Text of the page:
A 3D printed Android mascot Bugdroid is seen in front of a Google logo in this illustration

Google announced Thursday that it's allowing Spotify and Bumble to handle in-app purchases.

Subscribers to those apps can now be billed directly by the app instead of the transaction being processed through the Google Play app store. The decision allows users more payment options and flexibility and gives app developers a larger share of their overall sales.

"Our goal is to understand complexities involved in supporting user choice billing for developers and users in countries across the world while maintaining a safe and positive user experience," Android and Google Play said in a statement.

Historically, the Google Play app store and the Apple app store take between 15% to 30% of in-app purchases, and anything bought within an app is processed through the app store. For example, if someone were to make an in-app purchase, regardless of the app, it would appear in their Google or Apple account.

Spotify, one of the world's largest music streaming sites, has long been battling Apple over its 30% take of in-app purchases.

Apple recently rejected a Spotify app upgrade that would let users purchase audiobooks directly from the Spotify library in the iOS app. Spotify then publicly called out Apple for "anti-competitive" practices.

Google said in a supporting document that apps that bill users directly are still required to pay Google a percentage of their app sales, and all apps are still required to pay a service fee.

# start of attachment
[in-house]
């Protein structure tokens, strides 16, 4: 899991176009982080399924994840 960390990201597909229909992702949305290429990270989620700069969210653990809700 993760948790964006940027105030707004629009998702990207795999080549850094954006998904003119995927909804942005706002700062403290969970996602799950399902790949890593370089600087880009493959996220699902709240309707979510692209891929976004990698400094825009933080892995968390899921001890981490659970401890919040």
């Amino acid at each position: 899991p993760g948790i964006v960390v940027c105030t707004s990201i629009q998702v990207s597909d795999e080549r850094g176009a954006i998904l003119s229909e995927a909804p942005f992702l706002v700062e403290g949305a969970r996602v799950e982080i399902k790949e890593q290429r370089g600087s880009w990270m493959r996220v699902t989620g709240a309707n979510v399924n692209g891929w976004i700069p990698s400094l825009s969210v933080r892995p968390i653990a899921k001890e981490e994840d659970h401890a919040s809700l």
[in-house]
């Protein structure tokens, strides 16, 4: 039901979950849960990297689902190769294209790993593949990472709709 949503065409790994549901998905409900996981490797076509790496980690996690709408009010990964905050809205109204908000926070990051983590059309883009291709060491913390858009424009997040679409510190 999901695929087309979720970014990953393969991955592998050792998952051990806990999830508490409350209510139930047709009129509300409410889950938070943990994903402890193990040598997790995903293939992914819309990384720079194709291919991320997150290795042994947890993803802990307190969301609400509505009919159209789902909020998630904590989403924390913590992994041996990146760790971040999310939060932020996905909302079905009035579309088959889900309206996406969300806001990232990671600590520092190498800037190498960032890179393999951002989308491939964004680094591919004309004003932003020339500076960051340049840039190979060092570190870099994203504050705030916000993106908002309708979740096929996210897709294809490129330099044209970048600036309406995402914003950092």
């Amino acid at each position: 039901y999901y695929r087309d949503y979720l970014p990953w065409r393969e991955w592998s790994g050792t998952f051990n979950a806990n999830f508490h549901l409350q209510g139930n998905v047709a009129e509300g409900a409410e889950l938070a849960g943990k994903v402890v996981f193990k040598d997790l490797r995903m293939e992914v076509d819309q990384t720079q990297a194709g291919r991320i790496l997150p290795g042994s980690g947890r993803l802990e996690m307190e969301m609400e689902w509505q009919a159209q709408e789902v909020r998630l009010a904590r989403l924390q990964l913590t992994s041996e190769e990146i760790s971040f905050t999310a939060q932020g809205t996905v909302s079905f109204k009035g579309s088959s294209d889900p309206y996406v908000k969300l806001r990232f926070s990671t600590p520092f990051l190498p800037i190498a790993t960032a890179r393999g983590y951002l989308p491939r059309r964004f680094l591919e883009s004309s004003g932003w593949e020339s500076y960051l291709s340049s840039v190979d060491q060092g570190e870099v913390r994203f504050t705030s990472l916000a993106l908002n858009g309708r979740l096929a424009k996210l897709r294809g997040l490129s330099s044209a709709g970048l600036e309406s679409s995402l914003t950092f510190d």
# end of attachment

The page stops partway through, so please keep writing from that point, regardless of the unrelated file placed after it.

"User choice billing can be used for digital content and services, such as in-app purchases and subscriptions, in non-gaming mobile and tablet apps," according to a Google support document. The document also states that when users choose an alternative billing system, the service fee for the app will be decreased by 4%.

Spotify praised Google in a blog post on the company website on Thursday, saying that user choice billing has already been implemented in markets worldwide.

"Spotify has been publicly advocating for platform fairness and expanded payment options for years," Spotify said. "We believe that fair and open platforms enable better, frictionless consumer experiences that also empower developers to imagine, innovate, and thrive."

Spotify is the first company to pilot Google's user choice billing program. Google first announced the program's conception in March. The pilot program is open to non-gaming apps and is available for developers in the U.S., Brazil, South Africa, Australia, India, Indonesia, Japan, and Europe.

Spotify (SPOT) and Google (GOOG) stocks were up on Thursday. Spotify rose by over 9%, and Google rose by almost 8%.